Beau Dega’s Holy Cannoli is a portrait of a man caught up in a whirlwind of heartbreak, mental illness and financial struggles. This album has everything a sad Brooklyn baby could want, from sappy love songs to Grindr confessionals, and even a bop about how we should eat the rich. That’s right — and did we mention that it ranges in genre from lofi-rock to house music? The versatility!
Since 2016, Beau Dega has been putting out content on all major platforms as a solo artist. He has, however, worked with other artists on other projects, most notably as “Powerviolets” lead guitarist for live shows.
This is the third and (in our humble opinion) greatest Beau Dega album yet. Not only does Holy Cannoli expertly maintain cohesion through a vast variety of styles and ideas, but it’s also so vulnerable and pensive; you can really feel that Beau has lived everything he’s singing about. Beau has been open on his social platforms about the inspiration behind his music — his songs delve deep into personal experiences with love, lust and mental illness, against the backdrop of Brooklyn, New York.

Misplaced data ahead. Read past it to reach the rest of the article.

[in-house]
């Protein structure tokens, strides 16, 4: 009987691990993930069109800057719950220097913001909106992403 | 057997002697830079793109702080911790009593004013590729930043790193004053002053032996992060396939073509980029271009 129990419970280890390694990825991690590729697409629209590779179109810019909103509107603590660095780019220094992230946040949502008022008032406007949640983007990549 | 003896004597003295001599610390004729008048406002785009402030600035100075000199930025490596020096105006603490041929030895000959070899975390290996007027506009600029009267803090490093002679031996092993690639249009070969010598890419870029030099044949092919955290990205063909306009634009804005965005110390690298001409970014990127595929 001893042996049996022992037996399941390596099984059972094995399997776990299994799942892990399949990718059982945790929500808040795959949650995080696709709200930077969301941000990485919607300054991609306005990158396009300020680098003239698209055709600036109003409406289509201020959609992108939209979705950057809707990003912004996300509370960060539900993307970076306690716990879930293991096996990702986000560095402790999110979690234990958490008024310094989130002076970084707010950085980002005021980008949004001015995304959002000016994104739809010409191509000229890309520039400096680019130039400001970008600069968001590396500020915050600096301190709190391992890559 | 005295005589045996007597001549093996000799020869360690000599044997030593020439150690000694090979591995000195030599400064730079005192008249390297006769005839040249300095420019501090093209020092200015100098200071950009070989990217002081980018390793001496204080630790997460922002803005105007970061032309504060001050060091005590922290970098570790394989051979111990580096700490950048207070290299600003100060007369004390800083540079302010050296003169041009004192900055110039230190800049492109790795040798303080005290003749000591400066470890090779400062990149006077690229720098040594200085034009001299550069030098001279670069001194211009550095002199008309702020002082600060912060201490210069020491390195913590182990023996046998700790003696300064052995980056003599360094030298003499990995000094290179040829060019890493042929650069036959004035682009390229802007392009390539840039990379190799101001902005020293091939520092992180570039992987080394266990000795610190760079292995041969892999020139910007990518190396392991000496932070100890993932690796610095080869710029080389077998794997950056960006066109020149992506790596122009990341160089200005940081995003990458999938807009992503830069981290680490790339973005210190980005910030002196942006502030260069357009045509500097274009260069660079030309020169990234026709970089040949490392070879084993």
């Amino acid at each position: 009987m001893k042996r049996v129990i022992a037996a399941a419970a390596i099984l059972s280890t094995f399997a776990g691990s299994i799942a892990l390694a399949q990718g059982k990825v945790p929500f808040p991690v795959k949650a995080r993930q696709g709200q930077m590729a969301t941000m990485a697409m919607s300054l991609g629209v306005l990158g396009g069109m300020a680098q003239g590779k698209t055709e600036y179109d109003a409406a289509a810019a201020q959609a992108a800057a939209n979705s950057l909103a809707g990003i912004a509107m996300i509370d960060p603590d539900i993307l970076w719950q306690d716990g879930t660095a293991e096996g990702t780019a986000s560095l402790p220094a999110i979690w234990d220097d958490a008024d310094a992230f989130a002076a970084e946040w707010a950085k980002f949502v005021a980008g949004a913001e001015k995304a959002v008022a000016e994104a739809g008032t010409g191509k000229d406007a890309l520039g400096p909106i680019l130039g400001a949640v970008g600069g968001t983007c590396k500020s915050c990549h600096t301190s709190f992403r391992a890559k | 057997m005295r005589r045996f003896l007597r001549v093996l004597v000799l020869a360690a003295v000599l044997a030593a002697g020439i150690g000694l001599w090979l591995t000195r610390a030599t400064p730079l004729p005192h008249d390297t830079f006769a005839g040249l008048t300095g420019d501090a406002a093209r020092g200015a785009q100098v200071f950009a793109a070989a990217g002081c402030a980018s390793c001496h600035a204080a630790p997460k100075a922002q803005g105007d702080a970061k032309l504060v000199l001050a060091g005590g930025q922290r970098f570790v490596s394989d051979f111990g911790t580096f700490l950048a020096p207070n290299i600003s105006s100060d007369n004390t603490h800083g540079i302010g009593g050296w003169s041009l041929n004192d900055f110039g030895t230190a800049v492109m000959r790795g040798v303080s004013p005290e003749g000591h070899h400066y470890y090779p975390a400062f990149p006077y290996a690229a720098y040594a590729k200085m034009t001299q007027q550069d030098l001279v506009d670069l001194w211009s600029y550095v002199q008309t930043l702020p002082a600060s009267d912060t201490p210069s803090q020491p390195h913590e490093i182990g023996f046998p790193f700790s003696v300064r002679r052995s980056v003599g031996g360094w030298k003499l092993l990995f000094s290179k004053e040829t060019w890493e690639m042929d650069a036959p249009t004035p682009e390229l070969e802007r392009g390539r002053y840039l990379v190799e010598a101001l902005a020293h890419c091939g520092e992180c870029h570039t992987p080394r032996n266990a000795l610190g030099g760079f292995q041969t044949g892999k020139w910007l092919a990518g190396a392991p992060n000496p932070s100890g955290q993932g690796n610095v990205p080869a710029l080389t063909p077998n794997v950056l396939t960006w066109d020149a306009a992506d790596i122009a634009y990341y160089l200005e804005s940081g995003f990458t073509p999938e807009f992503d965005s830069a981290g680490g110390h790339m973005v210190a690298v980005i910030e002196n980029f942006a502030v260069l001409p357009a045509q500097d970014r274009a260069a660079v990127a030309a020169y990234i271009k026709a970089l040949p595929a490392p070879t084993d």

Despite the somewhat harsh reality of the subject matter, Holy Cannoli still feels lighthearted. It manages to be reflective and personal while maintaining a groovy, chill feel. The album is punctuated with whimsical interludes, which keeps listeners on their toes and lifts the melancholy after the more somber songs.
It has a broad variety of influences, including the pop stylings of the Spice Girls (yes, you read that correctly), the sultry R&B flavor of Kali Uchis (OK, this one makes a bit more sense), and even a nod to Prince in Beau’s track “I’ll Go” (“Your incense and candles // Am I dreaming or just in your thighs”). Don’t believe us? Take a look at the playlist titled “What Inspired Holy Cannoli” on Beau’s Spotify and see for yourself.
However, this doesn’t even begin to scratch the surface of the complexity and genius of this album. Holy Cannoli is a masterful fusion of many different genres, namely funk, lo-fi/bedroom pop, R&B, and 60s pop. It feels familiar, but still fresh and new. There’s a sort of welcome nostalgia that comes from listening to an album like this that’s really rare and exciting.
You can stream Holy Cannoli now on any major platform.
Featured Image: Jeff Buckholz[wordads]